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What is the most elegant way to determine if a call to std::sort(begin, end) actually modified the range?

Here are my two ideas:

(a) check if already sorted O(n):

if (already_sorted(begin, end)) { return false; }
std::sort(begin, end);
return true;

(b) track changes in comparator (is this safe?):

bool modified = false;
std::sort(begin, end, [&modified](T a, T b){ modified |= a<b; return a<b; });
return modified;

Is there a better way?

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Off the top of my head, I don't think (b) is safe: the algorithm could test comp(b, a) instead of comp(a, b) and swap if the result is false. –  James McNellis Feb 6 '11 at 22:10
    
I think a better question is why you need to know if the range is already sorted--perhaps you should pick a sorting algorithm that handles already-sorted ranges in a "safe" manner, so you don't have to care if the range is sorted? –  Jeff Hubbard Feb 6 '11 at 22:41
    
@Jeff: my application has a process that's likely to produce a sorted range. In the case that it isn't, a few steps need to be repeated. –  Inverse Feb 6 '11 at 22:48
    
The efficiency of (a) will depend on whether in your context the data usually is already sorted. If it usually is sorted then you've done a O(N) operation and saved yourself a O(N log N). However, if the data mostly isn't already sorted then you're constanty adding a O(N) to the O(N log N) you're always doing anyway. In this instance it'd probably just be most efficient to just sort without checking. Particularly since I think std::sort is O(N) anway if the data is already sorted.... –  Benj Feb 6 '11 at 22:48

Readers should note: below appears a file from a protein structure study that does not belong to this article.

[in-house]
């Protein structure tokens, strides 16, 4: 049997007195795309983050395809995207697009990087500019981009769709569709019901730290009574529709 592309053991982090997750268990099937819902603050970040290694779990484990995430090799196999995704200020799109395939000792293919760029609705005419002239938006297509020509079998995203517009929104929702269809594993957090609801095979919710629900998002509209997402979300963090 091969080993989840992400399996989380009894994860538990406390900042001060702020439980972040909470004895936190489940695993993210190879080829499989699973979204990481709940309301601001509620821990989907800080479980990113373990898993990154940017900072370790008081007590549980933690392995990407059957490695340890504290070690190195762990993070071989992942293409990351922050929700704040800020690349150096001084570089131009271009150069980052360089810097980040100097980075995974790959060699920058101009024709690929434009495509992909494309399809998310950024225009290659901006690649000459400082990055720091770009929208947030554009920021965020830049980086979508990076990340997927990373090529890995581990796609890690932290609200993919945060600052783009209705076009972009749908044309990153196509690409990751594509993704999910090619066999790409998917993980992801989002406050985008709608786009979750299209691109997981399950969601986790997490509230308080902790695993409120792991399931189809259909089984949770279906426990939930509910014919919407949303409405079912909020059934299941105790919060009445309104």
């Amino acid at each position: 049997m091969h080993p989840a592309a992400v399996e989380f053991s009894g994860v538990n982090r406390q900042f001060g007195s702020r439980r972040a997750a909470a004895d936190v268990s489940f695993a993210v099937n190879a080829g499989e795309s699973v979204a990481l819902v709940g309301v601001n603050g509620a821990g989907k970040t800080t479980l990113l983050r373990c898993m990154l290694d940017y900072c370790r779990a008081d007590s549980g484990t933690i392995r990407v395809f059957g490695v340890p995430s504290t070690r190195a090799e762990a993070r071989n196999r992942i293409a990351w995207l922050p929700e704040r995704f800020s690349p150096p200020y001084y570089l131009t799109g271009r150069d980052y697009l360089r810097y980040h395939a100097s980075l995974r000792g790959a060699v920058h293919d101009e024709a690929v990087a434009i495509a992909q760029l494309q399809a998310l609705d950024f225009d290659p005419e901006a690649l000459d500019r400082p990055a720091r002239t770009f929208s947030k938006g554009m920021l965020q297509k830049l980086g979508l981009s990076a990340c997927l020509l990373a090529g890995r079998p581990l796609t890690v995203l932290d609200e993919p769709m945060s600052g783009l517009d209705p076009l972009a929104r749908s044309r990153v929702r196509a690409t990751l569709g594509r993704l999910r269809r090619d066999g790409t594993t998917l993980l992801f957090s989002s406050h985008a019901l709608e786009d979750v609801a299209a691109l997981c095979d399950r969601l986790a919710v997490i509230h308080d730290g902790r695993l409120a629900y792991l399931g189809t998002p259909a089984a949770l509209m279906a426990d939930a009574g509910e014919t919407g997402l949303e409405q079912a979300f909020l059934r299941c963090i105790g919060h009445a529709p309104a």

(b) is certainly wrong for typical pivot-based sorting method. In a pre-sorted range they'd pick the middle element as a pivot, and 50% of the elements would be smaller than the pivot. So, for a pre-sorted container of 3 or more elements, at least one comparison against the pivot would set modified. –  MSalters Feb 7 '11 at 9:57
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4 Answers

up vote 3 down vote accepted

Unless you iterate through the structure from "begin" to "end", you can't know if it is already sorted, so the best you can do it is in O(n).

I would go for the first choice, the already_sorted one.

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Note: the typical implementation of is_sorted(FwdIt begin, FwdIt end) is return std::adjacent_find(begin, end, std::greater<value_type>()) == end;. –  Matthieu M. Feb 7 '11 at 7:35
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I don't think you can do this any better than O(n) checking if the array came back in a different order than which it started. Hijacking the comparator to see if things are out if order isn't guaranteed to work, since in theory the sort function can do whatever comparisons it likes without necessarily moving anything. Moreover, tracking whether any swaps were performed doesn't necessarily tell you if the order changed, since the sort could also move things around and restore them to the same order at the end of the sort (think heapsort, for example).

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Do you consider a range modified if two equal values were exchanged? In that case the already_sorted variant won't work.

Otherwise it should be the fastest way.

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Hmm... I think using std::stable_sort would clear up this case. –  Inverse Feb 6 '11 at 22:50
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If the objects being sorted are of class type, you could introduce a subobject with an operator = overload that would be called by std::swap. However, that could in theory still allow false positives, if objects were swapped and then swapped back.

Probably you should stick with already_sorted until you're sure that it is taking a significant amount of the total execution time.

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